A Coming to Terms
It is said there are lessons
to be learned from fallen leaves;
from trees – denuded, yet even still,
bare-limbed, they reach out to kiss the skies.
They do not grieve for their loss
nor seek revenge on the wind that stole them away;
gave each one up with no more than a sigh
from frozen branches...
do not cry out how much they miss
the susurrus of summer, and the way a dew-damp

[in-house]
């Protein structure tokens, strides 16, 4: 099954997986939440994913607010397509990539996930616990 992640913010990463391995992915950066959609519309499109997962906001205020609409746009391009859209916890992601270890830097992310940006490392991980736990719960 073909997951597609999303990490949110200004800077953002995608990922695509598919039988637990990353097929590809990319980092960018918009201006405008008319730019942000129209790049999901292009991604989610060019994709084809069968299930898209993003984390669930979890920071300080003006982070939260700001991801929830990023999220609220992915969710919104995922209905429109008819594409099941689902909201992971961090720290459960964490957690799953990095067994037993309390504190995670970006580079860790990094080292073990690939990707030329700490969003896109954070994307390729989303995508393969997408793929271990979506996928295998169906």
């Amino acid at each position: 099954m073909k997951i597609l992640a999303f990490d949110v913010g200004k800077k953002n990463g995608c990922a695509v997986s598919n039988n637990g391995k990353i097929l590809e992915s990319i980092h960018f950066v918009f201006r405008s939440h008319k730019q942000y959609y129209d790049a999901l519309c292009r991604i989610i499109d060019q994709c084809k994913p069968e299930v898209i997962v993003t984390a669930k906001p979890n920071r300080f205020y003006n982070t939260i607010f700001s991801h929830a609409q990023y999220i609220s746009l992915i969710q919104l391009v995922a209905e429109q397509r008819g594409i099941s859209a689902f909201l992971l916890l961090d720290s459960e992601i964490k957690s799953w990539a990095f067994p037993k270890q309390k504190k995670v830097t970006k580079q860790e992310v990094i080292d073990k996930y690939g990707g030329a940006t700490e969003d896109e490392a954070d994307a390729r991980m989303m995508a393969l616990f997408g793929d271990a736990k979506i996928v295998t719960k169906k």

dawn lingered until noon; how light
mothered a patch of cuckoo-spit.
Lessons to be learned from barren fields...
where a rusty plough-share stands – a cenotaph
to harvests past, the air – hushed under charcoal skies
as a quiet epiphany leadens.
And our garden, which would try to convince,
me and itself, that summer will come again – plants
and flowers rise from winter’s grave
and that two birches –
between which a hammock
swings – lifeless in an unforgiving wind,
will one day cease to resent the cold, hard truth,
they will, never again, get to hold you.